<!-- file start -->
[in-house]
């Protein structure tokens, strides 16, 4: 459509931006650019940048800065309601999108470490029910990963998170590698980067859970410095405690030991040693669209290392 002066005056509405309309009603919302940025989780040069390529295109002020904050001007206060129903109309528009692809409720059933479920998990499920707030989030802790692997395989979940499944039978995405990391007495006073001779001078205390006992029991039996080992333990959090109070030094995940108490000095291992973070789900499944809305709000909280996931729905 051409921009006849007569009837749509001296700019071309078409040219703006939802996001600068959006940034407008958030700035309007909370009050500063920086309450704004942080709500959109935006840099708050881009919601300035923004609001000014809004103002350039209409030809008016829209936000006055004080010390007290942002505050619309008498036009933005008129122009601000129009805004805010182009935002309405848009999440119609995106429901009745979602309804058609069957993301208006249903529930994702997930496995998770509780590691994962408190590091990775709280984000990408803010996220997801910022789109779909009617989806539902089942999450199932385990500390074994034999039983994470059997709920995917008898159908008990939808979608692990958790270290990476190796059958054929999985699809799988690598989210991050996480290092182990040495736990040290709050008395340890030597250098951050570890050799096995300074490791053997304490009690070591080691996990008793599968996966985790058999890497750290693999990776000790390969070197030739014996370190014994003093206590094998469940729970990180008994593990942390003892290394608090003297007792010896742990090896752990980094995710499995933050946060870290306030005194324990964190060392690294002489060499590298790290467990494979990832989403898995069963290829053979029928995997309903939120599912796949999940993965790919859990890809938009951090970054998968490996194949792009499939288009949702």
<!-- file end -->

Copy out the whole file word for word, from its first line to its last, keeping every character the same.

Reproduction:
[in-house]
């Protein structure tokens, strides 16, 4: 459509931006650019940048800065309601999108470490029910990963998170590698980067859970410095405690030991040693669209290392 002066005056509405309309009603919302940025989780040069390529295109002020904050001007206060129903109309528009692809409720059933479920998990499920707030989030802790692997395989979940499944039978995405990391007495006073001779001078205390006992029991039996080992333990959090109070030094995940108490000095291992973070789900499944809305709000909280996931729905 051409921009006849007569009837749509001296700019071309078409040219703006939802996001600068959006940034407008958030700035309007909370009050500063920086309450704004942080709500959109935006840099708050881009919601300035923004609001000014809004103002350039209409030809008016829209936000006055004080010390007290942002505050619309008498036009933005008129122009601000129009805004805010182009935002309405848009999440119609995106429901009745979602309804058609069957993301208006249903529930994702997930496995998770509780590691994962408190590091990775709280984000990408803010996220997801910022789109779909009617989806539902089942999450199932385990500390074994034999039983994470059997709920995917008898159908008990939808979608692990958790270290990476190796059958054929999985699809799988690598989210991050996480290092182990040495736990040290709050008395340890030597250098951050570890050799096995300074490791053997304490009690070591080691996990008793599968996966985790058999890497750290693999990776000790390969070197030739014996370190014994003093206590094998469940729970990180008994593990942390003892290394608090003297007792010896742990090896752990980094995710499995933050946060870290306030005194324990964190060392690294002489060499590298790290467990494979990832989403898995069963290829053979029928995997309903939120599912796949999940993965790919859990890809938009951090970054998968490996194949792009499939288009949702």